Subject: I have found a CD that I think you would enjoy
Genres: Jazz, Pop
The presence of John Coltrane's pianist and drummer, McCoy Tyner and Elvin Jones respectively, give this quartet album weight and passion. Henderson's playing is incandescent throughout. The first three selections are exci... more »
Listen to Samples
The presence of John Coltrane's pianist and drummer, McCoy Tyner and Elvin Jones respectively, give this quartet album weight and passion. Henderson's playing is incandescent throughout. The first three selections are exciting, probing Henderson originals that soar, but his interpretations of the Duke Pearson ballad "You Know I Care" and Cole Porter's "Night And Day" are equally vivid. JOE HENDERSON, tenor sax; McCOY TYNER, piano; BOB CRANSHAW, bass; ELVIN JONES, drums
Similarly Requested CDs
Immaculate 60s release
Thomas Gabuzda | Montco PA, usa | 06/13/2008
(5 out of 5 stars)
"If you fundamentally like JoeHen's sound and style, you should definitely have this release. In general it is of dark, brooding, often Lydian (mode) tonality though of course Night and Day is bright and upbeat. It's ambience is superb, the improvising is heady and daring, and it is definitely one of Joe's great recordings. A short list of some others would be Red Clay, Straight Life, Mode for Joe, State of the Tenor (1 and 2), and the obscure Leaving this Planet (Charles Earland). All colossal."
A Henderson classic
Dennis W. Wong | 09/23/2008
(5 out of 5 stars)
"If there were ever a fire in my apartment and I had to grab a couple of CDs I could not do without--this would be one of them. Recorded in November of 1964, a banner year for Blue Note since other classics stood out that year (Speak No Evil, Song for My Father), "Inner Urge" represents Joe Henderson at his best--there's not a single weak track in the bunch. Starting with the ground-breaking title tune, written in a diminished mode, plus the Monkish "Isotope", Henderson took center stage as perhaps the logical successor to the Coltrane throne. Other aurally blowing tracks include a totally improvised, recorded impromptu in the studio, "El Barrio", Duke Pearson's "You Say You care" and a completely revised, changes-wise, swinging "Night & Day". Backed by Coltrane duo of McCoy Tyner & Elvin Jones plus Rollins bassist, Bob Cranshaw, this is essential Henderson. If you are limited to only one Joe Henderson album, get this one!! Although he achieved material success on the Verve label, many Henderson fans felt his best work was for Blue Note--this album could stand as proof!!"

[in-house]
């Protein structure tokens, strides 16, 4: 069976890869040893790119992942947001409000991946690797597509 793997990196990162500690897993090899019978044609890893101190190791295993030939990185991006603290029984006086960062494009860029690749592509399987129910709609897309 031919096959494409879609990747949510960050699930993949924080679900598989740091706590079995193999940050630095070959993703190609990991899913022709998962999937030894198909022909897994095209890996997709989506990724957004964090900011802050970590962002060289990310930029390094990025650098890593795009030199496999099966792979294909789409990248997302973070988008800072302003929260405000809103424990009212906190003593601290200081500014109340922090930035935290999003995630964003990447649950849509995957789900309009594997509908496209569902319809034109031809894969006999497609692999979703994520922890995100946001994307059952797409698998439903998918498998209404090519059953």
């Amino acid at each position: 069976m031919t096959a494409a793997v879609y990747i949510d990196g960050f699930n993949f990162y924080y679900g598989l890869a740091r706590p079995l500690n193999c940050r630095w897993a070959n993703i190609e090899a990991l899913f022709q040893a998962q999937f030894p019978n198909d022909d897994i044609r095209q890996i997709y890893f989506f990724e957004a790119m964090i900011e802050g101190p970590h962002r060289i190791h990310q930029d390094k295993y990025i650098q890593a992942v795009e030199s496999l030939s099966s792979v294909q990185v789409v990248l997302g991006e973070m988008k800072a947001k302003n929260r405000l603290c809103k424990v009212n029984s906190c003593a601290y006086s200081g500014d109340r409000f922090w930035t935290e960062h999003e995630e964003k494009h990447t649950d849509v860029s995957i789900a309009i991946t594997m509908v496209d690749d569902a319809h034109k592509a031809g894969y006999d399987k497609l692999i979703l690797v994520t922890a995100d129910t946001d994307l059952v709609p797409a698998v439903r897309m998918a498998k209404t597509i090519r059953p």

Amazing recording, but not easy listening
Troy Schilperoort | 05/01/2009
(5 out of 5 stars)
"As far as Joe Henderson's playing goes, this recording is probably his most "intense" or "exploratory" playing. As a consequence, some of it, especially the beginning, tends to be hard listening for someone who isn't already familiar with jazz or the avant-garde. Accompanying Henderson on this recording is the rhythm section from the John Coltrane Quartet: McCoy Tyner on piano, Bob Cranshaw on bass, and Elvin Jones on drums. At times the group almost sounds like the John Coltrane quartet, rather than the Joe Henderson, plus Coltrane's rhythm section, featuring some of the most "out" playing of Henderson's on record.
The first three tunes on the album are written by Joe Henderson: Inner Urge is intense, fast, reckless yet controlled, and occasionally hard listening, but still enjoyable. Isotope is another Henderson original, now a standard, and is a funky blues. "El Barrio" pushes the limit, and is, at times, hard to listen to, but is still quality playing. "You know I care" is a ballad, and Joe Henderson plays beautifully here. It is at this point on the album where I really feel like I'm hearing the "classic Joe Henderson sound", rather than the "John Coltrane sound" that can be heard earlier on in the album. The album ends with a great version of Night and Day. Joe Henderson takes hold of this song and makes it his own.
Overall, this is one of Joe Henderson's better performances. If you are already familiar with the John Coltrane Quartet, you will probably like this album. If you like Joe Henderson and also enjoy the avant-garde, you will proabably like enjoy this album. However, this album is, for much of it, hard listening. If your only previous introduction to Joe Henderson is "Page One" or his performance on "The Sidewinder" or "Song For my Father," I would recommend listening to "Our Thing," "Mode for Joe," or "In'n'out" before you tackle Inner Urge."